Lecture-04 - Lecture #04 1 Todays Objectives Sockets r What...

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Lecture #04 1
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Today’s Objectives Sockets What they are (including types) What they do How applications use them A bit about HW#1
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Types of Sockets There are two types of sockets and each do different things Sockets are the bridge between the Application Layer and the Transport Layer Remember that the Transport Layer is “value-added services” on top of IP (end-to-end delivery) Types Stream (aka TCP) [not to be confused with streaming] Datagram (aka UDP)
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Services Provided by Each Type Stream (aka TCP) Connections In-order delivery Reliability Congestion Control Multiplexing/Demultiplexing (sockets) Datagram (aka UDP) Multiplexing/Demultiplexing (sockets)
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Using Sockets Use of a socket, from the perspective of sending and receiving data, is the same regardless of whether it is TCP or UDP In other words, the extra functionality of TCP is idden from the user hidden from the user With TCP is just seems like everything that is sent is always received in order at the other end The magic happens inside of the kernel
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Inside a Host Appl #1 TCP UDP Appl #2 Appl #3 Socket Socket Socket NIC Driver IP NIC Driver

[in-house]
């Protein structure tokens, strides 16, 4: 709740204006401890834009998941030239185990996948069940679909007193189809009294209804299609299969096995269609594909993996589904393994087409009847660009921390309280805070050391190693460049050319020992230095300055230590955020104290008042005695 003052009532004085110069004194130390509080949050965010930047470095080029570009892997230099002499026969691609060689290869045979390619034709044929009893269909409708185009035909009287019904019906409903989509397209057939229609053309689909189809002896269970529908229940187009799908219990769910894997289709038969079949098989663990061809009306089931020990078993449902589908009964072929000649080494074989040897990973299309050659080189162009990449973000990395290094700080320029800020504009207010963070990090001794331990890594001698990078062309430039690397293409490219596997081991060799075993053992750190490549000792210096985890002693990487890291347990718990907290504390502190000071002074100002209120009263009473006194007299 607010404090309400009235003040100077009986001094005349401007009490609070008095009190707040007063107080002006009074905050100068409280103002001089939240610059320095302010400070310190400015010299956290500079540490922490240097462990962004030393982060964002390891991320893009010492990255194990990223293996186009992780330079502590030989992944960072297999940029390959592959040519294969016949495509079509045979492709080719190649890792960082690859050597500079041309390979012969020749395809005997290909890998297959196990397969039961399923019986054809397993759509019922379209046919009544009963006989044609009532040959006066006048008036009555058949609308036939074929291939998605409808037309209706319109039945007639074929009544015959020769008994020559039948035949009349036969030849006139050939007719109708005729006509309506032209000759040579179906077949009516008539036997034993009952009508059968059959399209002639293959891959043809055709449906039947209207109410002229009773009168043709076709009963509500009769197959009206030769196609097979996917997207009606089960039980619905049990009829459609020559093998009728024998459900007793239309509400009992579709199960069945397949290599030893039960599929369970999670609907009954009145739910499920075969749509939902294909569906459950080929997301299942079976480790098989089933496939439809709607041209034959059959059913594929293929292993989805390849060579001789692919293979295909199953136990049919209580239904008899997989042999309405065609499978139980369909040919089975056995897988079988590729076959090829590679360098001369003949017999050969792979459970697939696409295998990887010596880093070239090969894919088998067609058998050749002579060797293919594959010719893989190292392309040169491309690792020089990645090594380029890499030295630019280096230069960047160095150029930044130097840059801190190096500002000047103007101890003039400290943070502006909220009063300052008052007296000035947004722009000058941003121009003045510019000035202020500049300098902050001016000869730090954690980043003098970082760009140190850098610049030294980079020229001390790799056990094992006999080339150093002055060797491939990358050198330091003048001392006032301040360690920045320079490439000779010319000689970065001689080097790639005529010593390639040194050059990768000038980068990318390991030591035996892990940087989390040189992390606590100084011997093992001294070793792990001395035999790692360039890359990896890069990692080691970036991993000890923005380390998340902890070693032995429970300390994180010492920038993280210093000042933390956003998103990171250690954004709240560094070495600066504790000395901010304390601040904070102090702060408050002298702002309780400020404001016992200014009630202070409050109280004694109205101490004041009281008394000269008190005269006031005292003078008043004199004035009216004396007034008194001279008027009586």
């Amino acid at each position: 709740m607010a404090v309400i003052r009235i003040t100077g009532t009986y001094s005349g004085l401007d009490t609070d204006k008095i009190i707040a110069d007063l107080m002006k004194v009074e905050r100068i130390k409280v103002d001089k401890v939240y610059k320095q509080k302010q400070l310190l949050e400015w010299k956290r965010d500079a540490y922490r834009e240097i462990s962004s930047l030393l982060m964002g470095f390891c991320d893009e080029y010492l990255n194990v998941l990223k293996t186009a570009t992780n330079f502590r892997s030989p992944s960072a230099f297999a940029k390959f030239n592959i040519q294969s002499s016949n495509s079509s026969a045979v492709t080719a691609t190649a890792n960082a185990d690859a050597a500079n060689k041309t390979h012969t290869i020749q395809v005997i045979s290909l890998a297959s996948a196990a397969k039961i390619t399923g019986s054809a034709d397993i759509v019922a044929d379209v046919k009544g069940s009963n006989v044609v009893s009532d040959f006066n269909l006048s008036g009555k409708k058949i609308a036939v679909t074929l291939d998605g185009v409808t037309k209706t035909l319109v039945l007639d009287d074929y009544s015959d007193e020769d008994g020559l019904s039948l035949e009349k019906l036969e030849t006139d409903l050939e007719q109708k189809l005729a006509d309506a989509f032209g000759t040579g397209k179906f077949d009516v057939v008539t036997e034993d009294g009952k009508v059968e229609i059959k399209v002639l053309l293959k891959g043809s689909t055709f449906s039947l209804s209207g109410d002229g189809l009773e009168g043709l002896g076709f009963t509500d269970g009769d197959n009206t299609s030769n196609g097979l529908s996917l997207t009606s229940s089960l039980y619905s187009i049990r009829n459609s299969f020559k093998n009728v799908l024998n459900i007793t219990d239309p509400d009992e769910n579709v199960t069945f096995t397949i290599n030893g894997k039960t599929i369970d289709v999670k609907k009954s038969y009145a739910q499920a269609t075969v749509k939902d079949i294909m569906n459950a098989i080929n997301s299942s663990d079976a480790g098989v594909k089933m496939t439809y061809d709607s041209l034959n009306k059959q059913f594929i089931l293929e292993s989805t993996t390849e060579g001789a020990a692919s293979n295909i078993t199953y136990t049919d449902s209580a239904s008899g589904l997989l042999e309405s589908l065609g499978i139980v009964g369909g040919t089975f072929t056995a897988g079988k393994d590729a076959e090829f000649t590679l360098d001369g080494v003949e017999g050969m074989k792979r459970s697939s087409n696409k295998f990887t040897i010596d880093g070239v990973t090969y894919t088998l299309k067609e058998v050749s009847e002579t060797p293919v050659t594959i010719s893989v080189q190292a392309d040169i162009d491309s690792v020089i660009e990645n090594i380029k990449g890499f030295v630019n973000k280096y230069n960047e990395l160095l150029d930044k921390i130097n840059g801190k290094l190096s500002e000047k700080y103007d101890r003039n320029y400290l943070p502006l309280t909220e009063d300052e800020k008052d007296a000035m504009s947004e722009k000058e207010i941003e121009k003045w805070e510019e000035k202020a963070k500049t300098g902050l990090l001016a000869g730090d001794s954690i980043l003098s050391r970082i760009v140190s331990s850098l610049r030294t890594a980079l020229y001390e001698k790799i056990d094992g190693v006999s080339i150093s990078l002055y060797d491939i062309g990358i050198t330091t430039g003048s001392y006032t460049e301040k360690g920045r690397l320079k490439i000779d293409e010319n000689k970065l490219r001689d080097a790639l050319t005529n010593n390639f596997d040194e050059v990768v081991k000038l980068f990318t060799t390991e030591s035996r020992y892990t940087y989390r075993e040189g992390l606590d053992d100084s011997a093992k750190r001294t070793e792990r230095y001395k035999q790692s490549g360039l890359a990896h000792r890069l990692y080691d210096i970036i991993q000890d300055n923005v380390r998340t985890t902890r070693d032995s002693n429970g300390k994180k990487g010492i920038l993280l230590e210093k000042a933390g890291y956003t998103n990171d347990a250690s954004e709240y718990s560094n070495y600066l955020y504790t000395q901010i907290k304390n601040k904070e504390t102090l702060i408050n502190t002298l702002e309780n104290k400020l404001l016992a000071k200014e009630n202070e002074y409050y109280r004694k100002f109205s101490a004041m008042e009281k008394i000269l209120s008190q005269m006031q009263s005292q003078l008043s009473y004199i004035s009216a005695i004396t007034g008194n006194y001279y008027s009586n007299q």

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The Four Pieces of Information Four pieces of information serve to differentiate communication from one application to any other application Source IP address Source Port Destination IP address Destination Port Key rule: no two applications can use the same port (but one application can use two ports)
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Four Pieces of Information Appl #1 TCP Appl #2 Socket Socket Appl #1 TCP Appl #2 Socket Socket NIC Driver IP NIC Driver IP
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Client and Server Behavior Clients are easier Open a socket by specifying: the type, the destination IP address, and the destination port he source port is chosen by the OS as the next The source port is chosen by the OS as the next available (i.e., unused) local port Some ports are reserved (0-1024) • Many in this range are well known (e.g., Port 80 = web) Ports span the range from 0 to 65,535
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Client and Server Behavior Servers are slightly harder Have to deal with the possibility of multiple clients simultaneously Generally work by opening a socket and specifying the type and the local port on which to listen Then sit and listen until a packet is received When a packet is received, do stuff
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Designing Application Layer Protocols A fairly straightforward process Since you control the design of the client and the server, whatever rules you make, you build into the client and server The hard part is dealing with the corner cases and hat s” art of the objective of HW#1 “what-ifs”—part of the objective of HW#1 The harder part is trying to write out a specification for a protocol Will your HW#1 clients work with others’ servers?
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Adding Application Layer Headers Also a fairly straightforward process Again, since you are in control of the client and server, you
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Lecture-04 - Lecture #04 1 Todays Objectives Sockets r What...

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